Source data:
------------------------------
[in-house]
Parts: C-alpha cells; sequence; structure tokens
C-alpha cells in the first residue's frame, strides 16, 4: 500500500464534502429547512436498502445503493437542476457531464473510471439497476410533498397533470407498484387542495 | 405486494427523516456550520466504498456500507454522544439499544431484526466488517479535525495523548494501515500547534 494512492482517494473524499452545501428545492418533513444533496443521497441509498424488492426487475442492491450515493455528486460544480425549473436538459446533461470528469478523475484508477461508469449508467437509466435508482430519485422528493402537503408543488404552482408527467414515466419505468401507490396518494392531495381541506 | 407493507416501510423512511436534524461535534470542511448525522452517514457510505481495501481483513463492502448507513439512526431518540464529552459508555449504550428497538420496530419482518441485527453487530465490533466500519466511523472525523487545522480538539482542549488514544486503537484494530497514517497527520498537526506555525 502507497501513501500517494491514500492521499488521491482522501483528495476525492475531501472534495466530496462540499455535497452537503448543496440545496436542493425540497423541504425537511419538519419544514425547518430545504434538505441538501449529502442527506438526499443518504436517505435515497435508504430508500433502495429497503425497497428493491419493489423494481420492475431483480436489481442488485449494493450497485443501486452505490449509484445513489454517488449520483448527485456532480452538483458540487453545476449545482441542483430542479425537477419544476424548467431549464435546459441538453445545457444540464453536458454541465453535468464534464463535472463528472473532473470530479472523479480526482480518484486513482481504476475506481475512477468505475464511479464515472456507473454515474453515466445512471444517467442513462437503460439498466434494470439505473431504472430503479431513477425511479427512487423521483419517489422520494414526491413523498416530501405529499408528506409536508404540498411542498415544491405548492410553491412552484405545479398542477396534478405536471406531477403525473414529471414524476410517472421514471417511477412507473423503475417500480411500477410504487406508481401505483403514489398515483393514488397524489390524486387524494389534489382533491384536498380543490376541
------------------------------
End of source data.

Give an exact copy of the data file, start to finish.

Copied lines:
[in-house]
Parts: C-alpha cells; sequence; structure tokens
C-alpha cells in the first residue's frame, strides 16, 4: 500500500464534502429547512436498502445503493437542476457531464473510471439497476410533498397533470407498484387542495 | 405486494427523516456550520466504498456500507454522544439499544431484526466488517479535525495523548494501515500547534 494512492482517494473524499452545501428545492418533513444533496443521497441509498424488492426487475442492491450515493455528486460544480425549473436538459446533461470528469478523475484508477461508469449508467437509466435508482430519485422528493402537503408543488404552482408527467414515466419505468401507490396518494392531495381541506 | 407493507416501510423512511436534524461535534470542511448525522452517514457510505481495501481483513463492502448507513439512526431518540464529552459508555449504550428497538420496530419482518441485527453487530465490533466500519466511523472525523487545522480538539482542549488514544486503537484494530497514517497527520498537526506555525 502507497501513501500517494491514500492521499488521491482522501483528495476525492475531501472534495466530496462540499455535497452537503448543496440545496436542493425540497423541504425537511419538519419544514425547518430545504434538505441538501449529502442527506438526499443518504436517505435515497435508504430508500433502495429497503425497497428493491419493489423494481420492475431483480436489481442488485449494493450497485443501486452505490449509484445513489454517488449520483448527485456532480452538483458540487453545476449545482441542483430542479425537477419544476424548467431549464435546459441538453445545457444540464453536458454541465453535468464534464463535472463528472473532473470530479472523479480526482480518484486513482481504476475506481475512477468505475464511479464515472456507473454515474453515466445512471444517467442513462437503460439498466434494470439505473431504472430503479431513477425511479427512487423521483419517489422520494414526491413523498416530501405529499408528506409536508404540498411542498415544491405548492410553491412552484405545479398542477396534478405536471406531477403525473414529471414524476410517472421514471417511477412507473423503475417500480411500477410504487406508481401505483403514489398515483393514488397524489390524486387524494389534489382533491384536498380543490376541